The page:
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Comment on The Utility of Categories by erica

As I dive into the readings this week and after read this post, utilizing Bulliet’s categories for understanding our individual and collective relationships to animals is becoming a particularly interesting understanding with ever-growing flaws. The unintentional decisions and following logical ethical deductions that led to the adoption of your vegetarian diet (both with support for and against Bulliet’s post-domestic paradigm of influence by guilt) are different from my ethical reasons to discontinue eating (most…) industrially processed meat.

Our relative decisions of how often, what kind, and for what reasons meat is or is not individually consumed can gain some validly from Bulliet’s categories, as we essentially agreed upon in class. What is maybe a more useful framework in our meat-eating habits, however, comes perhaps from understanding these environmental relations, as described in “From trust to domination” as manifestations not only of human relationships to animals but also in those relationships that position individuals in society. Bulliet discussed cultural paradigms for understanding human-animal relationships but fails to acknowledge the apparent importance of our social relationships and experiences that contribute to individual transformation of environmental-relations. Or in this case – the rationale for a reduction or increase in personal meat consumption.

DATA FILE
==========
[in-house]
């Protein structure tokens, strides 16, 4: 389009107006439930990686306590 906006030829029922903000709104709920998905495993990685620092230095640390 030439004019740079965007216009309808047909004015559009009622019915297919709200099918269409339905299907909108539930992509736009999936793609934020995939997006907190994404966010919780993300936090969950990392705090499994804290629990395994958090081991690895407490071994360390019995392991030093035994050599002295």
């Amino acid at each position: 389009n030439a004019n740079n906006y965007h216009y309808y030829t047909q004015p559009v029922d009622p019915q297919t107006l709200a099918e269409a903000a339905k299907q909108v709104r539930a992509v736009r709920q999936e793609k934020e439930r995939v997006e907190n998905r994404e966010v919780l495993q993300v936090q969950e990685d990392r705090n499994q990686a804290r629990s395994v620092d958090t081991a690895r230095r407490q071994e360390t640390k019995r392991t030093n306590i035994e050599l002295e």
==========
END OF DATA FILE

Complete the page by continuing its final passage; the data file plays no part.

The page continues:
For the moment let’s not consider important reactions to the changing human-animal relationships as indicators of our behavior to meat eating. Instead let’s think about the influence of social relationships. Do our meat eating habits reinforce our personal spiritual and moral standings? Or are our habits based more on collective social norms? Or if it is from the duel influence of both ideas (and also human-animal relationships) what factors play the most important role in determining our meat eating habits today and for humans throughout time?

From what I have read of this week’s readings the way we eat is dependent on how we relate to our environment and that relation is, for the sake of space, contingent on many cultural and individual beliefs that have and will continue to change throughout time.